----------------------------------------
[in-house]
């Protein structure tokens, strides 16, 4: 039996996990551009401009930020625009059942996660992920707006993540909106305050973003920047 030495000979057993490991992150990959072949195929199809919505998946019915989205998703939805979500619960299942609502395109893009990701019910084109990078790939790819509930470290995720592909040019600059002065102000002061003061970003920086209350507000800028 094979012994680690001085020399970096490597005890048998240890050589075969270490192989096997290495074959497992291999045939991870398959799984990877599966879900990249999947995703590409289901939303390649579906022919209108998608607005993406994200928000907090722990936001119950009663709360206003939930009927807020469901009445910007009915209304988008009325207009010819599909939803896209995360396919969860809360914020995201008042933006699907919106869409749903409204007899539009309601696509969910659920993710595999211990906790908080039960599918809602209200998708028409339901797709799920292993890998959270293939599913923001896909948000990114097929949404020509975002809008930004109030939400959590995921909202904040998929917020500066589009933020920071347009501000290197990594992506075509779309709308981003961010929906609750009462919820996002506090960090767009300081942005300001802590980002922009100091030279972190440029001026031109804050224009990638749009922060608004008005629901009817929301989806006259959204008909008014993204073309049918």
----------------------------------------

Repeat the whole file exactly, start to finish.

[in-house]
């Protein structure tokens, strides 16, 4: 039996996990551009401009930020625009059942996660992920707006993540909106305050973003920047 030495000979057993490991992150990959072949195929199809919505998946019915989205998703939805979500619960299942609502395109893009990701019910084109990078790939790819509930470290995720592909040019600059002065102000002061003061970003920086209350507000800028 094979012994680690001085020399970096490597005890048998240890050589075969270490192989096997290495074959497992291999045939991870398959799984990877599966879900990249999947995703590409289901939303390649579906022919209108998608607005993406994200928000907090722990936001119950009663709360206003939930009927807020469901009445910007009915209304988008009325207009010819599909939803896209995360396919969860809360914020995201008042933006699907919106869409749903409204007899539009309601696509969910659920993710595999211990906790908080039960599918809602209200998708028409339901797709799920292993890998959270293939599913923001896909948000990114097929949404020509975002809008930004109030939400959590995921909202904040998929917020500066589009933020920071347009501000290197990594992506075509779309709308981003961010929906609750009462919820996002506090960090767009300081942005300001802590980002922009100091030279972190440029001026031109804050224009990638749009922060608004008005629901009817929301989806006259959204008909008014993204073309049918």